Essentially, the facts Weiner presents indicate that many people will be priced out of the ballpark. Many of the same people who screamed that “We gotta have a new ball park or the Twins will leave” because the touts on the same newspaper's staff told them that will be looking for other, cheaper entertainment anyway.

My comments on the earlier report by Mike Meyers apply to Weiner's story. He's a fine journalist who has to know that the article that ran Sunday should have appeared weeks before the Legislature caved in. As with the Meyers story, I'd bet that Jay hoped and intended that the piece would run earlier, but I have no way of documenting that.

(People in the Twin Cities can get another perspective on the Twins Stadium, with information that I haven't seen elsewhere, from a piece by freelance journalist Lydia Howell in the May 24-30 issue of Pulse of the Twin Cities, a free publication available in most commercial districts.)

Tuesday, May 23, 2006

The press helps the rich guys win again

Oh how terribly we miss a free and honest American press.

A big story in Minnesota over the past several months, and periodically for the last 10 years, is the saga of a push to build a new stadium for the Minnesota Twins big league baseball organization, mostly at public expense.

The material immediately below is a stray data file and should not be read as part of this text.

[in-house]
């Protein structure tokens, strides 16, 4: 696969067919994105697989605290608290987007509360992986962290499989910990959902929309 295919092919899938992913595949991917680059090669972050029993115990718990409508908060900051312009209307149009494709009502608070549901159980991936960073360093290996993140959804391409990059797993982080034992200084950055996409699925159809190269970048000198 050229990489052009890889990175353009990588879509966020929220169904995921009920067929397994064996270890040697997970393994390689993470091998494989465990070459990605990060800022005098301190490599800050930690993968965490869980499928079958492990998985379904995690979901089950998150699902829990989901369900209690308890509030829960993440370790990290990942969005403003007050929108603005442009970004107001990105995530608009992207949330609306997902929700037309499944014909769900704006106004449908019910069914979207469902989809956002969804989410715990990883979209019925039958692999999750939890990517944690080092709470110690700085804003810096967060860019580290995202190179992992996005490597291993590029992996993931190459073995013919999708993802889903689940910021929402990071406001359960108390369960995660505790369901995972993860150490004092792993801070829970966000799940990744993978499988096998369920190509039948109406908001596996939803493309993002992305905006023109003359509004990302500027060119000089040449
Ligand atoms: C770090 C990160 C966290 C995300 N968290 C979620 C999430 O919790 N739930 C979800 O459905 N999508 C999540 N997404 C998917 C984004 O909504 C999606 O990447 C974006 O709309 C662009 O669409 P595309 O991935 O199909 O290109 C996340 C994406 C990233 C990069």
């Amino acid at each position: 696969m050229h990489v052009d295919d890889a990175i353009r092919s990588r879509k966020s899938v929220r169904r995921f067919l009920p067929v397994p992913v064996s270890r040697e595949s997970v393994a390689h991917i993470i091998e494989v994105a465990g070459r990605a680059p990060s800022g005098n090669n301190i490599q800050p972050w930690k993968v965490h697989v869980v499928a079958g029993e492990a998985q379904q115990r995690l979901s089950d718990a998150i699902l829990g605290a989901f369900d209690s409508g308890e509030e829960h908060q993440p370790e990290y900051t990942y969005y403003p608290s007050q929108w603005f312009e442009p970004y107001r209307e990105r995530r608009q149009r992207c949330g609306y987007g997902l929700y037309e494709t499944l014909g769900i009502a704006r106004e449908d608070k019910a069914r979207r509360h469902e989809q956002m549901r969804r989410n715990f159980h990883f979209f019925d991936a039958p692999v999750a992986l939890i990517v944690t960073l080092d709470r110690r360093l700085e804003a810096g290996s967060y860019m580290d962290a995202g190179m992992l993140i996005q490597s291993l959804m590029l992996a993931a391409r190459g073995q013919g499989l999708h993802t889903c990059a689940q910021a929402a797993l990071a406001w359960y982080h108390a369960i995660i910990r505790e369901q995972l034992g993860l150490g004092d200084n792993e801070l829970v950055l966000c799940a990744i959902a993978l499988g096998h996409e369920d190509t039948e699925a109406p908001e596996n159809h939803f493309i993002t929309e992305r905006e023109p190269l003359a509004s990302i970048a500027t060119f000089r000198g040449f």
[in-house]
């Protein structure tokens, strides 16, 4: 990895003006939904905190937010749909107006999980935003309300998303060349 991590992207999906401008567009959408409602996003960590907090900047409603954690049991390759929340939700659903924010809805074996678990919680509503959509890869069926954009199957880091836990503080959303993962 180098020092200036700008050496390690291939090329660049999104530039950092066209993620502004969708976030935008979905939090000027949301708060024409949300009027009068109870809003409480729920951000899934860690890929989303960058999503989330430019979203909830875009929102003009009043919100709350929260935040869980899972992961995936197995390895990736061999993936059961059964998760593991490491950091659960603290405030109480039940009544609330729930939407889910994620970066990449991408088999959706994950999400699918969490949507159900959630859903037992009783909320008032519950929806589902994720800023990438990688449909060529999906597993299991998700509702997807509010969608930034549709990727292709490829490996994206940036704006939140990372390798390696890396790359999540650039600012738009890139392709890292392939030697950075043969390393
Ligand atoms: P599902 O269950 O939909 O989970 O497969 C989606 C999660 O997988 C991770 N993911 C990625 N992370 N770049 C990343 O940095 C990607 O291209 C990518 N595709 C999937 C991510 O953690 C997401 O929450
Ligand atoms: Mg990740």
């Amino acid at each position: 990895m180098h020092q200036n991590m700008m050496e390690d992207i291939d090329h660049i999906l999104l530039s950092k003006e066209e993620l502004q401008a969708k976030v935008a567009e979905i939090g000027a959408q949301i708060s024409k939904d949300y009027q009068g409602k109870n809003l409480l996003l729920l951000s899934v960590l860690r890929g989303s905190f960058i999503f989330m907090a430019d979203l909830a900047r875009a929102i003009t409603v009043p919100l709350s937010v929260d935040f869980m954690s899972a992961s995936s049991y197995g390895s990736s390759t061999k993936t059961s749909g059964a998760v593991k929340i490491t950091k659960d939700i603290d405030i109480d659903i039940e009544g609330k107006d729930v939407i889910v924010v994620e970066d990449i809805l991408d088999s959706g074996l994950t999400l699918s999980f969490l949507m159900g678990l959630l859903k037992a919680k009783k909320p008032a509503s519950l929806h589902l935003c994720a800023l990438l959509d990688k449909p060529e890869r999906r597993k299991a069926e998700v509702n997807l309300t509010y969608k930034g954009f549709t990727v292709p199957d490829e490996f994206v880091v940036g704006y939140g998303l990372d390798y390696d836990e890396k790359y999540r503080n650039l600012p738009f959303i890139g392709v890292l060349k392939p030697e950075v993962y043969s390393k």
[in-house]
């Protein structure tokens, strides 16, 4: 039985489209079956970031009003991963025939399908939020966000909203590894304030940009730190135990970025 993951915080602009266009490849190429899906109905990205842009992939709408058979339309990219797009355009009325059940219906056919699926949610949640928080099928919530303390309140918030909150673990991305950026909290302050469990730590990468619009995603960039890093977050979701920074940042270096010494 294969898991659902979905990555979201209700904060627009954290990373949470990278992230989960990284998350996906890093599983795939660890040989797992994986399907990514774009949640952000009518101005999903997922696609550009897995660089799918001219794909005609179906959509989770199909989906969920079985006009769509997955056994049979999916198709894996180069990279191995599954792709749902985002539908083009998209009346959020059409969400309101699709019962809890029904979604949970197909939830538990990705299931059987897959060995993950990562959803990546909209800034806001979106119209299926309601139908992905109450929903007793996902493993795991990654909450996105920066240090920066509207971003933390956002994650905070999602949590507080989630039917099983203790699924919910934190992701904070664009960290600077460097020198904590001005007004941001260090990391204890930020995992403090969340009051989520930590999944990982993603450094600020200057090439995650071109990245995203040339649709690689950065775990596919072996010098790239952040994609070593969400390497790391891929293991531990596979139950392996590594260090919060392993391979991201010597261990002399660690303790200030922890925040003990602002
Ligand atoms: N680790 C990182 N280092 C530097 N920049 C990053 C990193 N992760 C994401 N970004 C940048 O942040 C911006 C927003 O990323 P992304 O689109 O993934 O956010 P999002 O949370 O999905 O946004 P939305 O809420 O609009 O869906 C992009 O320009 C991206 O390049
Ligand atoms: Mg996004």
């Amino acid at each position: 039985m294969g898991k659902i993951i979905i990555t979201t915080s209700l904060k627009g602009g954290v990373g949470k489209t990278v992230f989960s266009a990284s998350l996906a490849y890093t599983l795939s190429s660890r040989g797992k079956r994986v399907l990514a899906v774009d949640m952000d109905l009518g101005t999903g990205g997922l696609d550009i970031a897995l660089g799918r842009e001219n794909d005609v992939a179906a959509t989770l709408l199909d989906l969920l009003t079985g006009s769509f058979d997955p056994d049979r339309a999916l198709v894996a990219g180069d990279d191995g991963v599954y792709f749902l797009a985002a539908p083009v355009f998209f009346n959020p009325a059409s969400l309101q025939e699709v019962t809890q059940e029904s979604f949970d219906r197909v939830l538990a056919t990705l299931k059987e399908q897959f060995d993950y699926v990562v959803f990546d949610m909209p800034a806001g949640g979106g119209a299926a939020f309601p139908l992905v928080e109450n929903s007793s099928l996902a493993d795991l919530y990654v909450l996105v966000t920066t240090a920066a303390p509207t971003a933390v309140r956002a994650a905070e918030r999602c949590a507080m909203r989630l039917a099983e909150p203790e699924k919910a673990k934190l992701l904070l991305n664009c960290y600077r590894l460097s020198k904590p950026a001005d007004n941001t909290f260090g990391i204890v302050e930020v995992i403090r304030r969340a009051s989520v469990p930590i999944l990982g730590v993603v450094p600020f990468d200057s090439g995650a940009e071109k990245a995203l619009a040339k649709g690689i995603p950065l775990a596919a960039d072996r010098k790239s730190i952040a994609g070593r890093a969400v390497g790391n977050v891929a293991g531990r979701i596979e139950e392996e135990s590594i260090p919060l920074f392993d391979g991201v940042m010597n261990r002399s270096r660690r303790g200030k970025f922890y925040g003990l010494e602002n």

I've avoided getting involved in the controversy because, although it exemplifies to some extent all the evils of a government run by and for the very rich, it seemed minor compared with the horrors committed on a daily basis by the people who run the United States government.

Also, I must confess, because it's a royal pain in the behind.

People have been screaming at each other, even threatening each other, over a baseball stadium while most of those same people ignore the deliberate destruction of our public educational system, the very physical environment in which we live and the freedoms on which this country was built.